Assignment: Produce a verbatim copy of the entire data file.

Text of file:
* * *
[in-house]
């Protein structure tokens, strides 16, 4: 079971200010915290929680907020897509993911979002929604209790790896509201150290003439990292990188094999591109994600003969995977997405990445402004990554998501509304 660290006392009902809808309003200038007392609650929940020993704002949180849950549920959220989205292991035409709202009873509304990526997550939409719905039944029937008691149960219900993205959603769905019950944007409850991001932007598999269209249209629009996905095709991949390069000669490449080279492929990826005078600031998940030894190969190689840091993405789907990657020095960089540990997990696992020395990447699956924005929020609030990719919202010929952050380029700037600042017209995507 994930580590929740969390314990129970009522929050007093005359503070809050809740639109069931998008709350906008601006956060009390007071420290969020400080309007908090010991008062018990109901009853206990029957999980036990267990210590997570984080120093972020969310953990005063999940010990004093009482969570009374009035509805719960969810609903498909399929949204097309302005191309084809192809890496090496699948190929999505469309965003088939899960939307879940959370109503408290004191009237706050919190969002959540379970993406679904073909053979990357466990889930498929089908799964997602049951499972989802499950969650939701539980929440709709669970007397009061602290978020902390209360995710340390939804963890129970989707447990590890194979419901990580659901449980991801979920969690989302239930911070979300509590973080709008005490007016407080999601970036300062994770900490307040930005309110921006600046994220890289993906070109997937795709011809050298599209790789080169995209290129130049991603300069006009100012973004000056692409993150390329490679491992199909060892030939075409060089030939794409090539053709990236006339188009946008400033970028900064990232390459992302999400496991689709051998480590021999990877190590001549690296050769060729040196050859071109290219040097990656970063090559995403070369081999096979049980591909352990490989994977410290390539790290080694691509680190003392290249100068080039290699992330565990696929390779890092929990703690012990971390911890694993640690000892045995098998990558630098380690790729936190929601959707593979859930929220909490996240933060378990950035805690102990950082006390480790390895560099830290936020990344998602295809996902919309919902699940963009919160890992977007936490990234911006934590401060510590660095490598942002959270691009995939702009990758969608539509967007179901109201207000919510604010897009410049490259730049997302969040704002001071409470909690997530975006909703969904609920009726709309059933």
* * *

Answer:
[in-house]
């Protein structure tokens, strides 16, 4: 079971200010915290929680907020897509993911979002929604209790790896509201150290003439990292990188094999591109994600003969995977997405990445402004990554998501509304 660290006392009902809808309003200038007392609650929940020993704002949180849950549920959220989205292991035409709202009873509304990526997550939409719905039944029937008691149960219900993205959603769905019950944007409850991001932007598999269209249209629009996905095709991949390069000669490449080279492929990826005078600031998940030894190969190689840091993405789907990657020095960089540990997990696992020395990447699956924005929020609030990719919202010929952050380029700037600042017209995507 994930580590929740969390314990129970009522929050007093005359503070809050809740639109069931998008709350906008601006956060009390007071420290969020400080309007908090010991008062018990109901009853206990029957999980036990267990210590997570984080120093972020969310953990005063999940010990004093009482969570009374009035509805719960969810609903498909399929949204097309302005191309084809192809890496090496699948190929999505469309965003088939899960939307879940959370109503408290004191009237706050919190969002959540379970993406679904073909053979990357466990889930498929089908799964997602049951499972989802499950969650939701539980929440709709669970007397009061602290978020902390209360995710340390939804963890129970989707447990590890194979419901990580659901449980991801979920969690989302239930911070979300509590973080709008005490007016407080999601970036300062994770900490307040930005309110921006600046994220890289993906070109997937795709011809050298599209790789080169995209290129130049991603300069006009100012973004000056692409993150390329490679491992199909060892030939075409060089030939794409090539053709990236006339188009946008400033970028900064990232390459992302999400496991689709051998480590021999990877190590001549690296050769060729040196050859071109290219040097990656970063090559995403070369081999096979049980591909352990490989994977410290390539790290080694691509680190003392290249100068080039290699992330565990696929390779890092929990703690012990971390911890694993640690000892045995098998990558630098380690790729936190929601959707593979859930929220909490996240933060378990950035805690102990950082006390480790390895560099830290936020990344998602295809996902919309919902699940963009919160890992977007936490990234911006934590401060510590660095490598942002959270691009995939702009990758969608539509967007179901109201207000919510604010897009410049490259730049997302969040704002001071409470909690997530975006909703969904609920009726709309059933």